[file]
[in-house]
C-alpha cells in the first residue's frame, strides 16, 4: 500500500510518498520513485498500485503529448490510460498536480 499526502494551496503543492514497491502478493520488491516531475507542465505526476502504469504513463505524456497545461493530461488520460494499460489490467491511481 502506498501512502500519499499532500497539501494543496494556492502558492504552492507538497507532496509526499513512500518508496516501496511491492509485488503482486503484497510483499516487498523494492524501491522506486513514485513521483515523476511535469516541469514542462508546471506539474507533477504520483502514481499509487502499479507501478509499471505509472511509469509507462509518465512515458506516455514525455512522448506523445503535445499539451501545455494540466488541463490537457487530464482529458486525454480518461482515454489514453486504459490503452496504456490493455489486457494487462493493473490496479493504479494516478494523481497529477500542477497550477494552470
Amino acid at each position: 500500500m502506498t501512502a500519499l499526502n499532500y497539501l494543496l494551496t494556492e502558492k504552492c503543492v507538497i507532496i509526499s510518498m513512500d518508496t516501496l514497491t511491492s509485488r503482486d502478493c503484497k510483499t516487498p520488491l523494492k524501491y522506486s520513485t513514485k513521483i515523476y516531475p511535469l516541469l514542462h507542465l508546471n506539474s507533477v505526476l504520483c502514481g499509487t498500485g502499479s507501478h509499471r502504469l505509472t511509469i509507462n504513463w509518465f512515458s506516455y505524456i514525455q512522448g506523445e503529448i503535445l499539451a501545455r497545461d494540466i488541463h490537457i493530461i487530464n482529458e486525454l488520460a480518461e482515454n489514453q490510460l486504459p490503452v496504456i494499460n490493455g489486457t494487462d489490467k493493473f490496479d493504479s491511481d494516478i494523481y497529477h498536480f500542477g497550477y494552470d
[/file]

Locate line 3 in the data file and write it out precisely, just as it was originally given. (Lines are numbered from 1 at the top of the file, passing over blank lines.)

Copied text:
Amino acid at each position: 500500500m502506498t501512502a500519499l499526502n499532500y497539501l494543496l494551496t494556492e502558492k504552492c503543492v507538497i507532496i509526499s510518498m513512500d518508496t516501496l514497491t511491492s509485488r503482486d502478493c503484497k510483499t516487498p520488491l523494492k524501491y522506486s520513485t513514485k513521483i515523476y516531475p511535469l516541469l514542462h507542465l508546471n506539474s507533477v505526476l504520483c502514481g499509487t498500485g502499479s507501478h509499471r502504469l505509472t511509469i509507462n504513463w509518465f512515458s506516455y505524456i514525455q512522448g506523445e503529448i503535445l499539451a501545455r497545461d494540466i488541463h490537457i493530461i487530464n482529458e486525454l488520460a480518461e482515454n489514453q490510460l486504459p490503452v496504456i494499460n490493455g489486457t494487462d489490467k493493473f490496479d493504479s491511481d494516478i494523481y497529477h498536480f500542477g497550477y494552470d